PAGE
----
Qualifying begins: 20 June
The Draw: 24 June
Pre-event Press Conferences: 25 & 26 June
Order of Play: 26 June
Championships begin: 27 June
COME BACK FOR LIVE SCORES & LIVE BLOG FROM 20 JUNE
Harold Mahony was a proud Irishman, but on the 150th anniversary of his birth this is a timely moment to recall that the Wimbledon champion of 1896 was actually born in Edinburgh. Until Andy Murray’s first All England Club triumph four years ago, Mahony had been the only Scottish-born player to win the Gentlemen’s Singles Championship.
Harold Segerson Mahony was the son of Richard and Mary Mahony, whose principal home was at Dromore Castle in County Kerry. However, the Mahonys, who were wealthy land-owners, also had a house at Leith and it was during one of their visits to Scotland that Harold was born on 13 February 1867.
Most of Harold’s childhood, nevertheless, was spent at Dromore Castle, where a tennis court was laid in response to his blossoming interest in the sport.
This was a time when tennis was very strong in Ireland, to the point where the Irish Championships were considered to be on a par with the All England Club’s event. Among many fine Irish players of that era were the four who made a clean sweep of the honours at The Championships of 1890: Willoughby Hamilton, the gentlemen’s singles champion, Lena Rice, the ladies’ singles champion, and Joshua Pim and Bram Stoker, who won the gentlemen’s doubles.
Mahony, who missed The Championships only once between 1890 and 1904, was the most popular player of his day. The handsome 6ft 3in Irishman had a wonderfully easy-going nature and loved playing to the crowd, who in turn enjoyed his dynamic style of play.
In “Forty Years of First-Class Lawn Tennis”, George Hillyard, Secretary of the All England Club from 1907 to 1925, said Mahony was “surely the most generous-hearted, casual, irresponsible seventy-five inches of Irish bone and muscle that ever walked on to a court”.
Hillyard described the Irishman as “the optimist of the Lawn Tennis World”, whose “lion-hearted spirit” was always undaunted. He added: “In all the years I knew him, I never once saw him the slightest bit out of temper.”
Mahony made his debut at The Championships in 1890, losing to the American Deane Miller in the first round. The next three years brought runs to the semi-finals in 1891 and 1892 and an appearance in the All-Comers’ Final of 1893, but Pim got the better of him on each occasion. In 1894 Mahony won only five games in losing to Ernest Lewis in the second round.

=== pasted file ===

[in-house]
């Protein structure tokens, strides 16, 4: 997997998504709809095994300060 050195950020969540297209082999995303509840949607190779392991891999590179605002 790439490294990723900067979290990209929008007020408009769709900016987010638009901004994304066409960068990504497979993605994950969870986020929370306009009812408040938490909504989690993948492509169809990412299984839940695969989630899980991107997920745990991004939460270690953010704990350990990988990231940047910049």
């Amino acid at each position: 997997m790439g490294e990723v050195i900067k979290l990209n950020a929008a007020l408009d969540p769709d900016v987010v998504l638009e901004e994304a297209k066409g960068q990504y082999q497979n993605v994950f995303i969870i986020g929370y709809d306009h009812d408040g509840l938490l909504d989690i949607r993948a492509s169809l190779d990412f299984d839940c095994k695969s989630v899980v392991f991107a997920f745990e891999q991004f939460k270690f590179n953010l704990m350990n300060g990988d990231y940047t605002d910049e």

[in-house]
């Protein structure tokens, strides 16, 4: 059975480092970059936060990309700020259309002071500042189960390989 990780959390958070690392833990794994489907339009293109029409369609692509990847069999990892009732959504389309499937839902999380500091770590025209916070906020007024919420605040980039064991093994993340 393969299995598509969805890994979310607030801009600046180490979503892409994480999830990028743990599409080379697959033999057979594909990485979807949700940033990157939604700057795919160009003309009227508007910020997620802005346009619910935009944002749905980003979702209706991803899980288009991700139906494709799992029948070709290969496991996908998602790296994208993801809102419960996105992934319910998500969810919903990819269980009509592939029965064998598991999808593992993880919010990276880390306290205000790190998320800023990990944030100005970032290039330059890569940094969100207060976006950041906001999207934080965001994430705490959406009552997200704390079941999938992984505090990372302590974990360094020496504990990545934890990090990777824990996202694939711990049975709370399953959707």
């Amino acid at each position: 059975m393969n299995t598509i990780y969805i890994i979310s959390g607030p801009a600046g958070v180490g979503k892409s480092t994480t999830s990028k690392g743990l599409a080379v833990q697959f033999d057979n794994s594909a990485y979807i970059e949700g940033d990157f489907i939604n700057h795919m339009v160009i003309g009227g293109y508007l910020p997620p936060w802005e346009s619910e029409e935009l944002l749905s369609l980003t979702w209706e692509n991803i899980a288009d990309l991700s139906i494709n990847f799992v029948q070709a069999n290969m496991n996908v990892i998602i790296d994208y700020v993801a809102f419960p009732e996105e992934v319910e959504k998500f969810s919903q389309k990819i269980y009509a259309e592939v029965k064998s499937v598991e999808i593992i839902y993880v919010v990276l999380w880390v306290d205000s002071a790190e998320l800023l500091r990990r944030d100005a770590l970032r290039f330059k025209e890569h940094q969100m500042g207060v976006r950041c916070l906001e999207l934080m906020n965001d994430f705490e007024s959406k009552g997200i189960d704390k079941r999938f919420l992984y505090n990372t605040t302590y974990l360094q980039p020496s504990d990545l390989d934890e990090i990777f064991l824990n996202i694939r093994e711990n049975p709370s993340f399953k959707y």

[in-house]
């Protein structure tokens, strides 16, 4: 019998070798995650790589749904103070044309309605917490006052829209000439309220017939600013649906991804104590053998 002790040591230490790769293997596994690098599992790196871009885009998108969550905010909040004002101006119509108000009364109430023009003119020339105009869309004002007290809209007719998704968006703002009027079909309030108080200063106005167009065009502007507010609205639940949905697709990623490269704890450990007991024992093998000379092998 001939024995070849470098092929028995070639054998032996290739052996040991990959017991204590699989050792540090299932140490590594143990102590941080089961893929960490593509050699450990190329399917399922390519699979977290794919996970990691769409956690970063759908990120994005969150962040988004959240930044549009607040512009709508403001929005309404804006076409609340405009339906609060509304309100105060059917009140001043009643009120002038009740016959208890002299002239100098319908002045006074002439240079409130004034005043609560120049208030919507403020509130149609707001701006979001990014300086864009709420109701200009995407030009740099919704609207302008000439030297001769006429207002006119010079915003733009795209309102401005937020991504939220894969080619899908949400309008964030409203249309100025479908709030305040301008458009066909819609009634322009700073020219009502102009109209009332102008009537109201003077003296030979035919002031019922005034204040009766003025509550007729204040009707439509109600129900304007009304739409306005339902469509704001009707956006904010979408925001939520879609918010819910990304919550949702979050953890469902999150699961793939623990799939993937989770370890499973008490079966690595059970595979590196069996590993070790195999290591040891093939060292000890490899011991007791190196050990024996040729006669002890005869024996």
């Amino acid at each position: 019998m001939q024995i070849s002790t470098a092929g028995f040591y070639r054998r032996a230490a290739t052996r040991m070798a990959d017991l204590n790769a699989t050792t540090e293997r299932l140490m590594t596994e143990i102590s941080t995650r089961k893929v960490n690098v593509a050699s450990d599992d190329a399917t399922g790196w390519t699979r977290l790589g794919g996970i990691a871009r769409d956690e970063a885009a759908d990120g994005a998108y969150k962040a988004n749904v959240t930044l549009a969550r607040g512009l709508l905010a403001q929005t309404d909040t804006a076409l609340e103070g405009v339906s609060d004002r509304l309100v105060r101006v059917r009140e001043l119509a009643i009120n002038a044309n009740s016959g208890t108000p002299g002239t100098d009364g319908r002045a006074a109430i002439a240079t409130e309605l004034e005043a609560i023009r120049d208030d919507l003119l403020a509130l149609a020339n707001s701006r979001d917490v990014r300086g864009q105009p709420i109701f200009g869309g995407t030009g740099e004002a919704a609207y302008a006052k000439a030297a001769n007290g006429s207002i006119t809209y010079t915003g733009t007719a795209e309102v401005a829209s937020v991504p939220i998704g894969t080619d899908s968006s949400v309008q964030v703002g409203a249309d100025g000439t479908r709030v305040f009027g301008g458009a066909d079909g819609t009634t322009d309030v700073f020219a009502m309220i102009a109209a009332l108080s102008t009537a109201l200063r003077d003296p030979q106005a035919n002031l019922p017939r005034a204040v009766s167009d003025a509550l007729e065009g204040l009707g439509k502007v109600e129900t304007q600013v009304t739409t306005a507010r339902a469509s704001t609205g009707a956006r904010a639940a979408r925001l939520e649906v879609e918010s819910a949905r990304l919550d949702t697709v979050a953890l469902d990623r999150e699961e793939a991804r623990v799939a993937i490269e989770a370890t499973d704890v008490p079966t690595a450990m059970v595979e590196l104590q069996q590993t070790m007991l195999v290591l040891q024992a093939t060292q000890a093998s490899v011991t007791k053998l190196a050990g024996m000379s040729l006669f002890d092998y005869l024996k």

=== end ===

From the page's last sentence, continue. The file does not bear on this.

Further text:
For all his enthusiasm, there were serious flaws in Mahony’s game. “His great weakness was his forehand drive,” Hillyard wrote. “A splendid all-round player in every other respect, he could not, and never did, acquire the right method of hitting the ball on the forehand.
“But if Mahony’s forehand was weak, his backhand was very much the reverse, and few finer have ever been seen. His great strength, of course, lay in his volleying, of which stroke he was a master, and as he simply ‘lived at the net’, had an enormous reach, and a magnificent service, it is easy to understand how he won his many victories.”
After a two-year break from The Championships, during which time he had honed his game during a spell in the United States, 29-year-old Mahony was raring to go when he returned in 1896.
The Irishman never looked back after a tough five-sets victory in the first round over Reggie Doherty, who would go on to win the title in 1897, 1898, 1899 and 1900. After beating Wilberforce Eves 6-2, 6-2, 11-9 in the All-Comers’ Final, Mahony faced the defending champion, Wilfred Baddeley, in the Challenge Round. Mahony won 6-2, 6-8, 5-7, 8-6, 6-3; at 57 games it was the most played in a final until Jaroslav Drobny needed 58 games to overcome Ken Rosewall in 1954.
Mahony, who was the third and last Irishman to win the gentlemen’s singles at The Championships, lost 4-6, 4-6, 3-6 to Doherty in the following year’s Challenge Round. He reached one more All-Comers’ Final, losing in five sets to Doherty’s brother, Laurie, in 1898.
In the same year Mahony won the singles titles at both the Irish and the German championships and in 1900 he won three medals at the Olympic Games in Paris: silver in the men’s singles and mixed doubles and bronze in the men’s doubles.
An accomplished amateur musician and a playboy with a reputation as a “ladies’ man”, he was in great demand as a coach. He gave freely of his time to youngsters who were learning the game and was particularly successful as mentor to Charlotte Sterry, who won the ladies’ singles at The Championships five times.
Mahony spent time in both London, where he had a residence at Earls Court, and in Germany, but it was back in County Kerry that he met an untimely death in June 1905 when he fell from a bicycle at the foot of a steep hill near Killorglin. He was just 38 at the time.